Movie of the Day : SOMETHING WILD (1961) Criterion Blu-ray — not on Streaming!

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Something Wild (1961 — not the two decade later Melanie Griffith comedy vehicle)- Is a Criterion film I have heard virtually no one mention or talk about, Which is odd given it stars Carroll Baker and Ralph Meeker (one of my favorite actors) , and sporting some of the legendary Saul Bass’ best and most effective title credits.

Indeed the title sequence alone sells me on the film, and I’m worried once its over the film will not live up to the succinct but powerful storytelling in that credit sequence, as it tells wordlessly the fast paced, regimented, almost automaton like, lacking real connection, breakneck race on a rat wheel… that industrialized life has been broken down to.

It infers, the title sequence, of the individual being lost in the unending grinding of the wheels of industry and progress and the masses.

So I’m worried the film will falter from the title sequence.

Thankfully it doesn’t.

The opening sequence is as effective, and giving the time period, as groundbreaking and striking and shocking a bit of film-making as you can think of.

So to wrap up the non-spoiler section, I highly recommend seeing this film. Carroll Baker gives a raw, game changing performance, in a convoluted, messy, masterfully directed tale.

Special Features are limited but are excellent.

A rich, vibrant, informative, moving 2016 interview with Director Jack Garfein conducted by film critic Kimberly Morgan.

“I programmed it in 2010 on Turner Classic Movies, and never have I received so much email from viewers. And then we showed it in Telluride, and I spoke to you at Telluride and the  audiences there were really taken aback, really, in fact, shocked by the film in many ways.” Kim Morgan

‘So was I, you remember?” Jack Garfein

“Yes, I do remember.” Kim Morgan

“I was sitting next to you, and almost had a breakdown. Because, I suddenly… I looked at that film… I made that film, but any kind of real creation is a subconscious process. The artist himself doesn’t quite understand. I didn’t realize that this film… is me. This character of the girl… is me.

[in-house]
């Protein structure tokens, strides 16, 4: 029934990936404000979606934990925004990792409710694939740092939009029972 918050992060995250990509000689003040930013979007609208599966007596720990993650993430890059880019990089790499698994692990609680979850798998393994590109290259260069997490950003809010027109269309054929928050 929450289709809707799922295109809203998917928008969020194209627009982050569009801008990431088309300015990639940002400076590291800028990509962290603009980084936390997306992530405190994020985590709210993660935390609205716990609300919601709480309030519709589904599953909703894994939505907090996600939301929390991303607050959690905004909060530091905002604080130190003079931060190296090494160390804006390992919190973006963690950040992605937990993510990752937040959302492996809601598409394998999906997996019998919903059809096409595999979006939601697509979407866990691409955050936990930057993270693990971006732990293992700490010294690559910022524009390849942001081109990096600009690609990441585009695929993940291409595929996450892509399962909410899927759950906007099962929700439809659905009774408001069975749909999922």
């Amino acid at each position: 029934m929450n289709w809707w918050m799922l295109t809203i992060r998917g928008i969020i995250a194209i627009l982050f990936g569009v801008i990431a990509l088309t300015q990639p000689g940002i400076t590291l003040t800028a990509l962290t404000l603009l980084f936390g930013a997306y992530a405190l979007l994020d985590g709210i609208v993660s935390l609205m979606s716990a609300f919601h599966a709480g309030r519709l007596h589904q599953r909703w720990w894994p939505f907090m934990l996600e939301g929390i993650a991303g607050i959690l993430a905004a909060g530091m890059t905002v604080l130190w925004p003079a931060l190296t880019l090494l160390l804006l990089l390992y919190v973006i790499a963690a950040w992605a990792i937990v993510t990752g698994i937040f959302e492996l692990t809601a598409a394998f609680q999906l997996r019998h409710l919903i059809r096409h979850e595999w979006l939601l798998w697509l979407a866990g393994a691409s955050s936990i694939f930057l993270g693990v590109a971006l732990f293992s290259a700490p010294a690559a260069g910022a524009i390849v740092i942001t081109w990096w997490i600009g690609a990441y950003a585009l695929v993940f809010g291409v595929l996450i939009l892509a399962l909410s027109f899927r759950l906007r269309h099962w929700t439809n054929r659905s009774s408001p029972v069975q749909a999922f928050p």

When I arrived here in Manhattan I feel the same pain, the complete isolation, in the sense I tried to connect but it was very difficult to connect. I had to keep everything in myself and go on. When I was liberated in Bergen-Belsen I weighed 48 lbs, I couldn’t walk. I was 14 years old.”

A riveting, must watch interview, about a Director I was unfamiliar with, and unfortunately he would not do another film after SOMEWHERE WILD failed to make an impact at the theater.

The loss is cinema’s.

And then a wonderful, deeply entertaining and humorous 2016 audio interview with star, the effervescent and lovely Carroll Baker. I am now on the lookout for all her films.

 

And lastly a video interview with Historian Foster Hirsch who breaks down the history of the Actor’;s Studio and Roots of Method Acting.

Watch the Blu-ray then come back and read the rest of this review.

You’re back… good.

Minor spoilers follow.

It’s a film about assault, about a rape. And you have to understand the time period this film was made against, for the protagonist behavior to be… properly framed. In an age where rape was something that happened to other people, not good girls from a good upbringing, was not talked about in polite company, much less admitted to or shared or confronted or reported, SOMETHING WILD tackles the assault in a frank, and in your face way, that no film before and very few since, have really captured.